Kittens respond well to forceful yet delicate sounds, such as trilling, which are calming to them. Everyone (including humans) finds cat purrs to be comforting, and a trill, which sounds like a cross between a purr and a meow, is the ideal combination of calming and attention-grabbing. A quick series of trills and chirps is generally sufficient to gather up all the kittens and signal them to follow her when it's time to move.
Like other animals, kittens mimic their parents to learn new skills. Although kittens first create little meows and squeaks, they soon learn to imitate their mother's sounds, starting with trills.
The kittens learn to trill as a way of saying hello and as a quick, lighthearted acknowledgment of one other. What starts out as a vocal exercise quickly becomes a preferred method of communication.
Why Do Cats Trill?
There are many different reasons why cats trill. And usually, the motivations for trilling are extremely favorable. A cat's inclination to trill can, in part, be seen as an indication of their confidence in you and sense of security.
When a cat sees or approaches a recognizable and liked person, cat, or other animals, it will trill. According to studies, it is particularly connected to pleasant and comfortable circumstances. They may be receiving gifts or seeing a beloved favorite toy from someone they know, but the person, not the action, is what makes them trill.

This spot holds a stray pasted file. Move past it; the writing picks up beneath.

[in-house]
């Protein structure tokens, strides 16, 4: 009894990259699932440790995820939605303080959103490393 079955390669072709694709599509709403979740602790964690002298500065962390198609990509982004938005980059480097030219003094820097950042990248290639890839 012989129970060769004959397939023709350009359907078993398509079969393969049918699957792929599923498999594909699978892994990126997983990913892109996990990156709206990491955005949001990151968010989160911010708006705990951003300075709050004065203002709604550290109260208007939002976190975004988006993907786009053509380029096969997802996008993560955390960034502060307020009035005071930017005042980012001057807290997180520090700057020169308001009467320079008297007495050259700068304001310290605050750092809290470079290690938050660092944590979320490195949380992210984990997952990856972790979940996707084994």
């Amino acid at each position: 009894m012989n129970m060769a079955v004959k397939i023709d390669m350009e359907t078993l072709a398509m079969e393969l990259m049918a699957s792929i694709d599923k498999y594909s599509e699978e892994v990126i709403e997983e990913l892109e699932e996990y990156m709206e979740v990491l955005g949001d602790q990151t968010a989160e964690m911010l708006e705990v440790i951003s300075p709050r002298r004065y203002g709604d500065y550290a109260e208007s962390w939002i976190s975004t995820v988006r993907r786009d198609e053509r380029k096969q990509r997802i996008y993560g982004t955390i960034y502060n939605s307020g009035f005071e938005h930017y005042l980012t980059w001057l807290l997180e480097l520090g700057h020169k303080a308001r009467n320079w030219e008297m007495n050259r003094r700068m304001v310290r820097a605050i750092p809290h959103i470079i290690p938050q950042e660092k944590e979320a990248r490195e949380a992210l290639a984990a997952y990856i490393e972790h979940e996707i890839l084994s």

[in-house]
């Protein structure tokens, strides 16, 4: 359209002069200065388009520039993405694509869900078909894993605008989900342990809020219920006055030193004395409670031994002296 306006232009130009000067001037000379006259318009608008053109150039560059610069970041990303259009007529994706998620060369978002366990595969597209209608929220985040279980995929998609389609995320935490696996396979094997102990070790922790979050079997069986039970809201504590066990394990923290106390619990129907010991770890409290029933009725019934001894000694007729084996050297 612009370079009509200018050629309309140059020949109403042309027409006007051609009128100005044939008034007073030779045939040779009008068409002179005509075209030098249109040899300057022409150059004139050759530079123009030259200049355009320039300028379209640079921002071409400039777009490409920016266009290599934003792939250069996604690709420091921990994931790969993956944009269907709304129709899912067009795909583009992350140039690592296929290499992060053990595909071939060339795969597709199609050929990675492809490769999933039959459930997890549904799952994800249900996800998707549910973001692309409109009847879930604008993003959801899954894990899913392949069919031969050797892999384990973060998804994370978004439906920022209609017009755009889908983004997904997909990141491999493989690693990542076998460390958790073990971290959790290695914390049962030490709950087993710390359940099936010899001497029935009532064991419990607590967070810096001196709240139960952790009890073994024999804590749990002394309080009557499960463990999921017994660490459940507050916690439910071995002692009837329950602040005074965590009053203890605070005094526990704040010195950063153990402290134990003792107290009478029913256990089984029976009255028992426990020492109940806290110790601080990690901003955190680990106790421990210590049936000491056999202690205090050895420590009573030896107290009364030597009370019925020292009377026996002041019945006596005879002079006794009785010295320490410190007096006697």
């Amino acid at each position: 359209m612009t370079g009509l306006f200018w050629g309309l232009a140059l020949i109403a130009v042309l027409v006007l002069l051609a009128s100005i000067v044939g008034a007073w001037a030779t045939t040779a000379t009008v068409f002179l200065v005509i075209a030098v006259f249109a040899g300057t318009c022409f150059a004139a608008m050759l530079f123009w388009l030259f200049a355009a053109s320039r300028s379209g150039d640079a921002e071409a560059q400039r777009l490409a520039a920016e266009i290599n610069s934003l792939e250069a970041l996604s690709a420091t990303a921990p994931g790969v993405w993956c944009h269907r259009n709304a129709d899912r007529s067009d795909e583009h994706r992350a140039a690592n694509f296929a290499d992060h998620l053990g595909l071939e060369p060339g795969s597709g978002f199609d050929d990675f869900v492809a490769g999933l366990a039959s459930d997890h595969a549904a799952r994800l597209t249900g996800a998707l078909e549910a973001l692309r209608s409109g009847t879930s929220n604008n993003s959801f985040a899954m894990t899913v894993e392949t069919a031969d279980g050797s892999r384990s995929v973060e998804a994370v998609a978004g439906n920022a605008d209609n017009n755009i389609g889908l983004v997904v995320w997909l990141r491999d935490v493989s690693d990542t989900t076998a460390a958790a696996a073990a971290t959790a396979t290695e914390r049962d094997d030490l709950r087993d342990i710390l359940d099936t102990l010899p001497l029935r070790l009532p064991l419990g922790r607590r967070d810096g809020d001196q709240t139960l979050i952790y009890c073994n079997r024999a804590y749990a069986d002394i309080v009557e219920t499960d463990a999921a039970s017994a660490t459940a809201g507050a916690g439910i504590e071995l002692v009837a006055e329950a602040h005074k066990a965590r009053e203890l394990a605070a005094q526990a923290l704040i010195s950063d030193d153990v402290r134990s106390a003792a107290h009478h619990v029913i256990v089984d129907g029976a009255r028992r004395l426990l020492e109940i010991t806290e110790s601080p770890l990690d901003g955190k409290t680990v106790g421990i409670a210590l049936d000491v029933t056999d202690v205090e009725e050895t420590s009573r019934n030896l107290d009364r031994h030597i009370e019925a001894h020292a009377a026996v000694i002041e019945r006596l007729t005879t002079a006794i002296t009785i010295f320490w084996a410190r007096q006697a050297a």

Remember that a cat could not trill, but it doesn't indicate it's unhappy or doesn't love its pet parents. Due to their tendency to be more gregarious, some cats trill significantly more than others – and that's just it.
Given that female cats who are in heat (looking for a mate) commonly trill, hormones may also affect this form of vocalization.
Below are other educated guesses or most rational explanations as to why cats trill:
Communication Between Mother and Kittens
Often, female cats are the ones who trill. This is partly because the mother cat will frequently trill at the kittens when they are very young in an effort to get them to follow her or to get their attention. Also, some cat mothers appear to trill affectionately at their little ones. She might also just be warning them to keep close so they won't get lost.
It also appears that mother cats will trill as they approach the nest, letting her kittens know the sounds they are hearing are secure. Again, trilling conveys positive messages!
Kittens pick up on this method of communication early on and, given their propensity to mimic noises, will employ the high-pitched trilling vocalization to greet other animals or people or to draw attention to themselves.
Communication With Their Feline and Human Companions
Cats communicate differently with other cats than they do with people. Meows are mostly utilized for human communication; they are rarely used by cats to communicate with one another. Yet, trilling is a form of communication that cats employ to communicate with both people and other cats since, regardless of the species, friends are friends.